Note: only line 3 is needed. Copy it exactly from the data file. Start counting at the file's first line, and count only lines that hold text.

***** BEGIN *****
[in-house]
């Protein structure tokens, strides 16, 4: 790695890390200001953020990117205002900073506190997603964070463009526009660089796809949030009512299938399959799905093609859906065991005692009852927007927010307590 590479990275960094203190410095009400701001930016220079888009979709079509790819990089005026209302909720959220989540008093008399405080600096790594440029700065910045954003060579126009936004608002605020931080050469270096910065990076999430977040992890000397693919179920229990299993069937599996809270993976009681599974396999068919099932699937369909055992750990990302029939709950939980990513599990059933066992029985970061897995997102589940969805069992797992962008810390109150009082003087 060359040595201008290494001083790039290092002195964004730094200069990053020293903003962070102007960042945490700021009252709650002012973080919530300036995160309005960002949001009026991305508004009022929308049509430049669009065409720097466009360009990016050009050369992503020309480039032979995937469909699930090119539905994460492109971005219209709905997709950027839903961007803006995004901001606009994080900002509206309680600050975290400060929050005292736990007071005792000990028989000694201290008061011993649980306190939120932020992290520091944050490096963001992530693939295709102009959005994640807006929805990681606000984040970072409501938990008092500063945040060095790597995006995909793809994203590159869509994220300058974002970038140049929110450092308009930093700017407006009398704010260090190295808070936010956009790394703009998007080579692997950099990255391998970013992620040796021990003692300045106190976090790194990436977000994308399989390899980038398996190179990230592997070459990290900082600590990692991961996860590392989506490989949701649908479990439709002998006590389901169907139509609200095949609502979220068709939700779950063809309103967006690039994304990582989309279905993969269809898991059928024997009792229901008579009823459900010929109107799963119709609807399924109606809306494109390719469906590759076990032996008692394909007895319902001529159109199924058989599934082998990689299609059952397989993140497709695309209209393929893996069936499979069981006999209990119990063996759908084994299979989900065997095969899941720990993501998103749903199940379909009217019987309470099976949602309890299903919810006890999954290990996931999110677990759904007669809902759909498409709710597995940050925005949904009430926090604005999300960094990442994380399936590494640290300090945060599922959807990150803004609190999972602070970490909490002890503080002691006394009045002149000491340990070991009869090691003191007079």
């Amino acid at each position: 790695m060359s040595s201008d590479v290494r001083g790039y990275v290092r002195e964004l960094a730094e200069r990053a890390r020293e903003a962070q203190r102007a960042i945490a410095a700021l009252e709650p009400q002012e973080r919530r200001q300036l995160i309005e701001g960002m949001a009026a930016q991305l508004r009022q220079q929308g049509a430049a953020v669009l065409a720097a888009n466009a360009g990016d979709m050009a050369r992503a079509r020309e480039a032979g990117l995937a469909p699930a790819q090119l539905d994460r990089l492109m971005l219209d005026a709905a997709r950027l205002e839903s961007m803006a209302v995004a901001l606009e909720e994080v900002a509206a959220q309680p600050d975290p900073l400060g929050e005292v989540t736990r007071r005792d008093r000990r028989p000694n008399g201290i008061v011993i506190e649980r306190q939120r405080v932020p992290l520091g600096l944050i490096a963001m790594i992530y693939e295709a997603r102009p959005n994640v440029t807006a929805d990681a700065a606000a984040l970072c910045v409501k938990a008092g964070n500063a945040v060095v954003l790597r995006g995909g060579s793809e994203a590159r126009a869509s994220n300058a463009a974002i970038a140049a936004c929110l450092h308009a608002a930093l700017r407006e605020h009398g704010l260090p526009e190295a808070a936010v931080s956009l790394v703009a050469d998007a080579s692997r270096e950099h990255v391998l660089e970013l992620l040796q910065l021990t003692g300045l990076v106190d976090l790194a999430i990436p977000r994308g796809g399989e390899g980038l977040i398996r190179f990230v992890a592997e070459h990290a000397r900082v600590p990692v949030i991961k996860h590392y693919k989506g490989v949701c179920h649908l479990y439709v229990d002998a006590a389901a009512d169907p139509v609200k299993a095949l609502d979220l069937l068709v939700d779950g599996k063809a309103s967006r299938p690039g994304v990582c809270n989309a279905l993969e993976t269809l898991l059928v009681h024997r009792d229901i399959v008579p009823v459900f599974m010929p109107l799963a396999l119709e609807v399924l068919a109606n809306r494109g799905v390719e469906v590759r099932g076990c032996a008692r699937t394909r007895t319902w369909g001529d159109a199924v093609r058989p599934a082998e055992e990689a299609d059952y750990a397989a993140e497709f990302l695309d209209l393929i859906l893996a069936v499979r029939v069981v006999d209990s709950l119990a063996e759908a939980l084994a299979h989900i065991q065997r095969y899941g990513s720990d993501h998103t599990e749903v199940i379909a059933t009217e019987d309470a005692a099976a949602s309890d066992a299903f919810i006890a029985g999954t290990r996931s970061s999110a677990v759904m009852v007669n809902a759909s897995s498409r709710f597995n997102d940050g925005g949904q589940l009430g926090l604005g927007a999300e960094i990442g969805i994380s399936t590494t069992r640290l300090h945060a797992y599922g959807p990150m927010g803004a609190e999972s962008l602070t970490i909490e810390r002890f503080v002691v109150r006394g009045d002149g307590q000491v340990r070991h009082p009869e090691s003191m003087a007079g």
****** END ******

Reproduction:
């Amino acid at each position: 790695m060359s040595s201008d590479v290494r001083g790039y990275v290092r002195e964004l960094a730094e200069r990053a890390r020293e903003a962070q203190r102007a960042i945490a410095a700021l009252e709650p009400q002012e973080r919530r200001q300036l995160i309005e701001g960002m949001a009026a930016q991305l508004r009022q220079q929308g049509a430049a953020v669009l065409a720097a888009n466009a360009g990016d979709m050009a050369r992503a079509r020309e480039a032979g990117l995937a469909p699930a790819q090119l539905d994460r990089l492109m971005l219209d005026a709905a997709r950027l205002e839903s961007m803006a209302v995004a901001l606009e909720e994080v900002a509206a959220q309680p600050d975290p900073l400060g929050e005292v989540t736990r007071r005792d008093r000990r028989p000694n008399g201290i008061v011993i506190e649980r306190q939120r405080v932020p992290l520091g600096l944050i490096a963001m790594i992530y693939e295709a997603r102009p959005n994640v440029t807006a929805d990681a700065a606000a984040l970072c910045v409501k938990a008092g964070n500063a945040v060095v954003l790597r995006g995909g060579s793809e994203a590159r126009a869509s994220n300058a463009a974002i970038a140049a936004c929110l450092h308009a608002a930093l700017r407006e605020h009398g704010l260090p526009e190295a808070a936010v931080s956009l790394v703009a050469d998007a080579s692997r270096e950099h990255v391998l660089e970013l992620l040796q910065l021990t003692g300045l990076v106190d976090l790194a999430i990436p977000r994308g796809g399989e390899g980038l977040i398996r190179f990230v992890a592997e070459h990290a000397r900082v600590p990692v949030i991961k996860h590392y693919k989506g490989v949701c179920h649908l479990y439709v229990d002998a006590a389901a009512d169907p139509v609200k299993a095949l609502d979220l069937l068709v939700d779950g599996k063809a309103s967006r299938p690039g994304v990582c809270n989309a279905l993969e993976t269809l898991l059928v009681h024997r009792d229901i399959v008579p009823v459900f599974m010929p109107l799963a396999l119709e609807v399924l068919a109606n809306r494109g799905v390719e469906v590759r099932g076990c032996a008692r699937t394909r007895t319902w369909g001529d159109a199924v093609r058989p599934a082998e055992e990689a299609d059952y750990a397989a993140e497709f990302l695309d209209l393929i859906l893996a069936v499979r029939v069981v006999d209990s709950l119990a063996e759908a939980l084994a299979h989900i065991q065997r095969y899941g990513s720990d993501h998103t599990e749903v199940i379909a059933t009217e019987d309470a005692a099976a949602s309890d066992a299903f919810i006890a029985g999954t290990r996931s970061s999110a677990v759904m009852v007669n809902a759909s897995s498409r709710f597995n997102d940050g925005g949904q589940l009430g926090l604005g927007a999300e960094i990442g969805i994380s399936t590494t069992r640290l300090h945060a797992y599922g959807p990150m927010g803004a609190e999972s962008l602070t970490i909490e810390r002890f503080v002691v109150r006394g009045d002149g307590q000491v340990r070991h009082p009869e090691s003191m003087a007079g």